Gresham Sykes11 has said
I have been running a neighborhood law center for a year to help meet the legal need of the poor. I am now almost completely pessimistic about such institutions being able to accomplish anything. The legal need of the poor are overwhelming and there are not enough lawyers in the country to handle them... In a recent sample we found that there is an average of three legal needs per poor family.
A penalty is appropriate when what is done to a person in the name of society brings mutual forgiveness. Thus, reversing the telescope through which the legal establishment sees itself, we observe eccentrically behaving masses of mutual offenders, some crying out in the name of law and order, others spilling forth resentment and hostility from their offended bodies and minds. What appeared to the well-protected and comfortable people of the legal establishment to be isolated cases of individuals against the law turn out to be every man struggling with his offenses and finding rarely any rectification, fit punishment, or solace in what is called the system of justice.12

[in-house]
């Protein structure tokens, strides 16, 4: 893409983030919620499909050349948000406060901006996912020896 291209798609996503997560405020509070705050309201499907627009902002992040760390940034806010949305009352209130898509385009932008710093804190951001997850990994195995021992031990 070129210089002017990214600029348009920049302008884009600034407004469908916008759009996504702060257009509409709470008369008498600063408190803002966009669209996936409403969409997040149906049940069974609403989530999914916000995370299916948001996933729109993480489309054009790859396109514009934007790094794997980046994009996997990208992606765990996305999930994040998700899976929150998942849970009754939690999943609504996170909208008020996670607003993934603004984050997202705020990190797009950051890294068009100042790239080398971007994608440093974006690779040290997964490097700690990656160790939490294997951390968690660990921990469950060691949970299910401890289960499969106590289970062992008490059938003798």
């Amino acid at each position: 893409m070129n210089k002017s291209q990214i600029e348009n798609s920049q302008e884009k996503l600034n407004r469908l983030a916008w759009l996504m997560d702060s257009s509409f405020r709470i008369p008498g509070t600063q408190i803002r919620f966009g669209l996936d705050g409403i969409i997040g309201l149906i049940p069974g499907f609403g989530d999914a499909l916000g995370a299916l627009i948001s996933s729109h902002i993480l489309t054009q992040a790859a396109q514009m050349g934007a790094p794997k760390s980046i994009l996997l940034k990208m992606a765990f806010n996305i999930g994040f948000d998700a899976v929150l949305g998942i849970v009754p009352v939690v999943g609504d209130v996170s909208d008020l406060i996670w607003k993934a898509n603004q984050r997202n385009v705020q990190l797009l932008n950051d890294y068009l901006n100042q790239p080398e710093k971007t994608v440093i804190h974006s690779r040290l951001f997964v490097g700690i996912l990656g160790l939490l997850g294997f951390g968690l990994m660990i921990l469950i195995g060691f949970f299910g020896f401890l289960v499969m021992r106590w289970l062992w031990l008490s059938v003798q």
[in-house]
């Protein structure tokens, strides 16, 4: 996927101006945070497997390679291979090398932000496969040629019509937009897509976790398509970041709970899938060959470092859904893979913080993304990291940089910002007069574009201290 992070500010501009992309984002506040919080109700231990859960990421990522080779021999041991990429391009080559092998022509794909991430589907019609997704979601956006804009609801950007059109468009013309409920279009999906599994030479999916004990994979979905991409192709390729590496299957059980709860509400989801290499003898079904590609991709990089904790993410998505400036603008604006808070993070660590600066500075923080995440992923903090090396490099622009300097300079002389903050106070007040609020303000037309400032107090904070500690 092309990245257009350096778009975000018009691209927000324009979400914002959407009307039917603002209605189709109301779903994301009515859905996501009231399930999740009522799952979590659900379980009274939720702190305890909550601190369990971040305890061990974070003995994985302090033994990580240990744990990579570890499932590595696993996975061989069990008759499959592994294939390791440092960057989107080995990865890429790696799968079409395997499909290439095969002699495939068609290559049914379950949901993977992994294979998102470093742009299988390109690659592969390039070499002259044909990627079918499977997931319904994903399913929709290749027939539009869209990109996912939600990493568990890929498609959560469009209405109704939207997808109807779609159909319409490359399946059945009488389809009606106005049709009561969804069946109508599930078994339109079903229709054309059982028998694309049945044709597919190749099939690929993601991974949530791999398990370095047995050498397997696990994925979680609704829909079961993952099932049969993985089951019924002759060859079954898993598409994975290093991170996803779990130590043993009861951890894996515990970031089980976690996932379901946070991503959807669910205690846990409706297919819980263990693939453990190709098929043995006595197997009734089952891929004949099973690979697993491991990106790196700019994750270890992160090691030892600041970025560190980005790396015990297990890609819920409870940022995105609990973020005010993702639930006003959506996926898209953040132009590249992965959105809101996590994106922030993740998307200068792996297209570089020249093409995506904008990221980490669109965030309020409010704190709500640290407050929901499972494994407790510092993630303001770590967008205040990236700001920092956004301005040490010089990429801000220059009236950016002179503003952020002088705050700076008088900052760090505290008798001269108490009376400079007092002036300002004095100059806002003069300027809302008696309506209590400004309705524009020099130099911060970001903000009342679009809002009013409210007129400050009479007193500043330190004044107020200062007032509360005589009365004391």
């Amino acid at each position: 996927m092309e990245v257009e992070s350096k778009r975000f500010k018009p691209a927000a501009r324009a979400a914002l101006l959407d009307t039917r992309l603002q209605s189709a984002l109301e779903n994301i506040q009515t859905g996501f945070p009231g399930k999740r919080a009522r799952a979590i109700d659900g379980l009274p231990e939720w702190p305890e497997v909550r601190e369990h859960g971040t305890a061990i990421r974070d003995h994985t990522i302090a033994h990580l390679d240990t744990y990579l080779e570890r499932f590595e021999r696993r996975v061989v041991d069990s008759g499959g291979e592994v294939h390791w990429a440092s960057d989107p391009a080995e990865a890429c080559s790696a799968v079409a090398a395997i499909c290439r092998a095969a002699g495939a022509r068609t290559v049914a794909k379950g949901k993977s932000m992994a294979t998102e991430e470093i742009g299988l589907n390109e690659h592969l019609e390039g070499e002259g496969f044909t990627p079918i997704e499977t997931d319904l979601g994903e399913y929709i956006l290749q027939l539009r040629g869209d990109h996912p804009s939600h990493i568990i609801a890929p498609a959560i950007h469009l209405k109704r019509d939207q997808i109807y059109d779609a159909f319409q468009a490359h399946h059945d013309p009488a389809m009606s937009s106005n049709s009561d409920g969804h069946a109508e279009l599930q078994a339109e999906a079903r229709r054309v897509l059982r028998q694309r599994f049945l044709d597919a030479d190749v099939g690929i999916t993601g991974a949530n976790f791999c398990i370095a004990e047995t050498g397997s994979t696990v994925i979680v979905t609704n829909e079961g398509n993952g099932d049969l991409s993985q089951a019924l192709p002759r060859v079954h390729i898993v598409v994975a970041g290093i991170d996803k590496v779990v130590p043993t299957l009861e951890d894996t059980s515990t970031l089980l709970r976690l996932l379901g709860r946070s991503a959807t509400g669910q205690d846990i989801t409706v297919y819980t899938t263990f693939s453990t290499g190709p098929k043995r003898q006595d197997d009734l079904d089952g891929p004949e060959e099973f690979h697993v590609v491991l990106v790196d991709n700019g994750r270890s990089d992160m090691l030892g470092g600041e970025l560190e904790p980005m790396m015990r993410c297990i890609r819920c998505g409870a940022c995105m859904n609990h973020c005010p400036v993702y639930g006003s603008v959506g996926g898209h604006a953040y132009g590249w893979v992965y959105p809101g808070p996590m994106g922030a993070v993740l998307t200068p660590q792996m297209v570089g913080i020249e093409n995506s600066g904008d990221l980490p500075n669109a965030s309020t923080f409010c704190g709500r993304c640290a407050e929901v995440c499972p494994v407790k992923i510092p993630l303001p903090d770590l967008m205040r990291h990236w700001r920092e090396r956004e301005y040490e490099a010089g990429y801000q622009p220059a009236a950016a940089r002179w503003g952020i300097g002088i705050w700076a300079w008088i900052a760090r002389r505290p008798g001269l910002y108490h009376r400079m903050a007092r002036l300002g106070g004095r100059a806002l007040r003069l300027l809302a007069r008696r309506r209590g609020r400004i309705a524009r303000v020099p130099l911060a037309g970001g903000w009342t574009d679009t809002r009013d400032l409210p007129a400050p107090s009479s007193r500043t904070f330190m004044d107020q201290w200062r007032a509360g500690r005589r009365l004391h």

In most countries the judicial system suffers from a fundamental disregard structurally and behaviorally, of the rule of law, that is, dikeos. The courts are political, that is, concerned with the political effects, in a narrow sense, of their operations. They are at the same time technical, soulless.13 The communist courts are noteworthy in both regards.14 In nearly all countries corruption, both in a venal sense and in the general sense of favoring the rich and powerful, is rampant.
The United States presents a scene of legal disorder against a background of idyllic dikaic sophistication. The courts are overladen with political responsibilities that they cannot handle; they are structured to decide and restrain parties, not to guide society, but the legalistic character of the society demands from the courts everything that the agencies more specially equipped for social action are not providing.